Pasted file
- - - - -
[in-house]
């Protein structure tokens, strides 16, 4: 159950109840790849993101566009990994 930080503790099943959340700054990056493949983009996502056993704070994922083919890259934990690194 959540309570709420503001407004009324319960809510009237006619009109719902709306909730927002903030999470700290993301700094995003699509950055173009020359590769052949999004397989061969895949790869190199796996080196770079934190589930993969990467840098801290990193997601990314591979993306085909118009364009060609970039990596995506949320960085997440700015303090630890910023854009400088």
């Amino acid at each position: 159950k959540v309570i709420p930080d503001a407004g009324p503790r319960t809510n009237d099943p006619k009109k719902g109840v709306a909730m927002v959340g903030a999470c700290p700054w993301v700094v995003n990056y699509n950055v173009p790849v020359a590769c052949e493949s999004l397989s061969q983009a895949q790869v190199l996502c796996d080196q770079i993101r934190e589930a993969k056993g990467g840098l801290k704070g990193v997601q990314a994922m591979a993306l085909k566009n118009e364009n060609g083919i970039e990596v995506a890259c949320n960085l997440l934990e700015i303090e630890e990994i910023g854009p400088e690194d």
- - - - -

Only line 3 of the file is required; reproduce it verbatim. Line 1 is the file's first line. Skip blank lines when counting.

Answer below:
């Amino acid at each position: 159950k959540v309570i709420p930080d503001a407004g009324p503790r319960t809510n009237d099943p006619k009109k719902g109840v709306a909730m927002v959340g903030a999470c700290p700054w993301v700094v995003n990056y699509n950055v173009p790849v020359a590769c052949e493949s999004l397989s061969q983009a895949q790869v190199l996502c796996d080196q770079i993101r934190e589930a993969k056993g990467g840098l801290k704070g990193v997601q990314a994922m591979a993306l085909k566009n118009e364009n060609g083919i970039e990596v995506a890259c949320n960085l997440l934990e700015i303090e630890e990994i910023g854009p400088e690194d």